At face value it ought to be the same as the 270S. But, that car's wider body, bigger wheels and no limited slip differential meant the gap between how they drove was vast. And given the option, it is the narrow-bodied R that remains the one to go for. By a mile.
In the form as tested, it’s as close as the Seven remains to the old Supersport, which we’ve long thought is as peachy a Seven as they come.
The engine is a 1.6-litre Ford Sigma unit making 135bhp. The R pack adds a wider front track, sports suspension, an adjustable rear anti-roll bar, bigger brake master cylinder, a lightened flywheel and a limited-slip differential, plus some other options – seats, harnesses, and so on – that don’t affect the mechanical spec.
It adds £3995 to the £19,995 base price. Factor in another £3000 for Caterham to build it for you and an £800 ‘on the road package’ and here you have a £27,790 car, before other options. I’ll come to those later.
On top of all that, alloys of 13in diameter rather than 15in are an option, but at least at no cost, and you should also tick that box: they wear 175/55 Avon CR500 tyres both front and rear, and Caterhams have always handled most sweetly on small wheels.
Certainly, this one does. Our drive was confined to Millbrook Proving Ground’s Hill Route, but given that was designed with one thing in mind – to give a car’s chassis a tremendous workout – that’s no bad thing.
This Seven might have a new name, but the intrinsic character of the old Supersport is still well and truly intact. The driving position is like slinking into a tight bathtub – and sometimes just as wet, from experience – and the footwell snug.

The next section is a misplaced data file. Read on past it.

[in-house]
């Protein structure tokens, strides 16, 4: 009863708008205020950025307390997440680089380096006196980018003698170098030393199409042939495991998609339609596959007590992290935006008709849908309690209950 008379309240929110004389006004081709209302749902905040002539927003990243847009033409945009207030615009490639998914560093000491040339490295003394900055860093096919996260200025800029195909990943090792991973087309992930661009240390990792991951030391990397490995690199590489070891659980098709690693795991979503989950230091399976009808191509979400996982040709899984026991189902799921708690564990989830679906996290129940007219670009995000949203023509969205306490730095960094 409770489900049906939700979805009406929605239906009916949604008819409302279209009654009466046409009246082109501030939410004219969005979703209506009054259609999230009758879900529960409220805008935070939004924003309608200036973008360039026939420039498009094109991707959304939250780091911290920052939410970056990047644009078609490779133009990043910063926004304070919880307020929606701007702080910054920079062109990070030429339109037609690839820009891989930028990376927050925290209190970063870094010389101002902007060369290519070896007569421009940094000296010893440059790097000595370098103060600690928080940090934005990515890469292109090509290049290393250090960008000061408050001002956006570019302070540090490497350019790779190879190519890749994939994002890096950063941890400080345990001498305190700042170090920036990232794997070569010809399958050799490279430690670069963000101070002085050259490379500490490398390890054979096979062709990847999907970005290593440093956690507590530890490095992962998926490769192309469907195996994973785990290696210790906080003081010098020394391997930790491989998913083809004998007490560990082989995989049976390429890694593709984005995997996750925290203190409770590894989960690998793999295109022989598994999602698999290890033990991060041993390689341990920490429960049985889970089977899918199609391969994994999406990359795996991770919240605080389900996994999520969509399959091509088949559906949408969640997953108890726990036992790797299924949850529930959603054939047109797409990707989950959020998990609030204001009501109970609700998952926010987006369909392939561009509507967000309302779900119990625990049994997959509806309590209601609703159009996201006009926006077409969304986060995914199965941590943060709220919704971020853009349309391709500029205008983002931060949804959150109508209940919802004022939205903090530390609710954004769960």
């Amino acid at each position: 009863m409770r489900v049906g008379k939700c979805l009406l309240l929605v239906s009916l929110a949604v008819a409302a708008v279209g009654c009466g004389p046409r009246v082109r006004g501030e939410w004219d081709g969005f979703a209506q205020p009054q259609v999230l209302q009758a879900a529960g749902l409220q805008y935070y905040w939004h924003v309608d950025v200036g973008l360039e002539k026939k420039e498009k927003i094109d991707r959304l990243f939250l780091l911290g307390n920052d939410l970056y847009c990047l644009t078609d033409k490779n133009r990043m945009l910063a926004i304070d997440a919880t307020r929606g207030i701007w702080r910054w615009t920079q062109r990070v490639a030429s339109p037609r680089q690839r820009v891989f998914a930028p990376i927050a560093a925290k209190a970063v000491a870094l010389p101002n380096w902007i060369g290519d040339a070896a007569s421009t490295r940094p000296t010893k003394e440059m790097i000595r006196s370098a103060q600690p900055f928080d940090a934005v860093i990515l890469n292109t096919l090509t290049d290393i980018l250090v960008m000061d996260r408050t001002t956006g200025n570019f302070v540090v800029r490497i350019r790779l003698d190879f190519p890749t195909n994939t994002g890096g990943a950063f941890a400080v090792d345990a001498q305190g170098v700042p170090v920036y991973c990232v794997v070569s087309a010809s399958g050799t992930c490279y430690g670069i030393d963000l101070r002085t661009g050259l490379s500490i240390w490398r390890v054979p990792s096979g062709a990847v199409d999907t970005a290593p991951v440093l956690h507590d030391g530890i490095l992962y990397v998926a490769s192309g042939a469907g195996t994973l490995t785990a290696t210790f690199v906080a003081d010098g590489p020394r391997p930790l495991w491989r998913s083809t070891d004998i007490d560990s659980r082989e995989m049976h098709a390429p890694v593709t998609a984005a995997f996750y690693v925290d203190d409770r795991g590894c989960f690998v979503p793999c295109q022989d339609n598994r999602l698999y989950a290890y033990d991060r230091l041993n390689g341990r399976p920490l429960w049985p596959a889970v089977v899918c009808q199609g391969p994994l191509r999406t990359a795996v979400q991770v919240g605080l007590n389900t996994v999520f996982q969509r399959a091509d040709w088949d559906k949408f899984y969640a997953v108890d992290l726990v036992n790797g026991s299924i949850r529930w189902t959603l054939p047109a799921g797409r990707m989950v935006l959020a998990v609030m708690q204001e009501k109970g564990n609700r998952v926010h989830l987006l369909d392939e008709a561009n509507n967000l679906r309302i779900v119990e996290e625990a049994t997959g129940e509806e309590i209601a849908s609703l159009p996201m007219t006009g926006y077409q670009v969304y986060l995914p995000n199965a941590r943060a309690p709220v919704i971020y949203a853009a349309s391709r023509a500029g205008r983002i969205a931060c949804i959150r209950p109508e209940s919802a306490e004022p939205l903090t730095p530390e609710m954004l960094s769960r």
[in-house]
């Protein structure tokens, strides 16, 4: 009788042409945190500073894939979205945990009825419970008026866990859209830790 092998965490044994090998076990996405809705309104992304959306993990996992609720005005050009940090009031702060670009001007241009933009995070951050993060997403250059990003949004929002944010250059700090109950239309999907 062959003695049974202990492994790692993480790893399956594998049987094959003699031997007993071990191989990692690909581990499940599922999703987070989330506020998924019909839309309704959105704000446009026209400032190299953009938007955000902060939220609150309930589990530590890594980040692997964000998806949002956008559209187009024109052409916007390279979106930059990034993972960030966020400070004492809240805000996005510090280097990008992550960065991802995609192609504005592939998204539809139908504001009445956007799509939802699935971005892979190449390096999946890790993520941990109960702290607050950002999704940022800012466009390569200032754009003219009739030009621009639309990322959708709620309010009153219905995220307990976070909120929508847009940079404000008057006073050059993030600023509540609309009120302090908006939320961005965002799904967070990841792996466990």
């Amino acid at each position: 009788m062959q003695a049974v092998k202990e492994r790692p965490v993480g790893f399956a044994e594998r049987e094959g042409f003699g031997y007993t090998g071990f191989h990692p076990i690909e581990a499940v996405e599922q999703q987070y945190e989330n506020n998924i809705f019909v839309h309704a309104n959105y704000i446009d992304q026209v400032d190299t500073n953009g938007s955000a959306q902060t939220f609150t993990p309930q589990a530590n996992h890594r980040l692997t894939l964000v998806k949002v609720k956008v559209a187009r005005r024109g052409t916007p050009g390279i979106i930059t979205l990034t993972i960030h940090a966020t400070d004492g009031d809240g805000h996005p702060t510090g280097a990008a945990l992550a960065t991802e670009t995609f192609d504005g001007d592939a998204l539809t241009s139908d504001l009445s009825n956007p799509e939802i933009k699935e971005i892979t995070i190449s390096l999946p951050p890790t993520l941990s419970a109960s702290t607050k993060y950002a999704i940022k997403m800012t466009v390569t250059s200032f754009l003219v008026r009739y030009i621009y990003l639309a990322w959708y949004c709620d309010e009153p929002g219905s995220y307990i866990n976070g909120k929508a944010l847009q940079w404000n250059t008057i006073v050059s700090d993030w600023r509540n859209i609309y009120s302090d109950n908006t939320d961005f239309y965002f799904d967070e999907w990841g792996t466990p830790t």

But as driving environments go, it’s as good as they come. The Seven seats you not far forward of the deDion rear axle, and presents the wheel to your chest. If you stretched out a pair of braces, Bobby Ball style, the apogee of your stretch is where the wheel would be (Autocar: always on the pace of contemporary cultural references). The position is even better in this Seven because of the optional lower floor (£395).
The engine fires with a pleasing brap, and throttle response is deliciously crisp. Try as you might with a turbo, there’s no substitute for a small-capacity naturally aspirated engine with a lightened flywheel. Our test car had the optional six-speed gearbox (£1495) fitted, but the standard five-speeder is easily as lovely.
Once you’re rolling, the responses are every bit as engaging, precise and instant as you dared hoped, dream or remember they would be. The ride (race dampers, er, £1525) is hard, but body control exquisite. Turn in is sharp, and the unassisted, 1.9-turns steering weighty through the tiny (and £150) Momo wheel.
Feedback is superb, too, and probably telling you that there’s the merest hint of understeer, which can be quelled easily by braking or applying power. You’ll need serious revs going to unstick the rear but on these tyres it’s possible, even in the dry.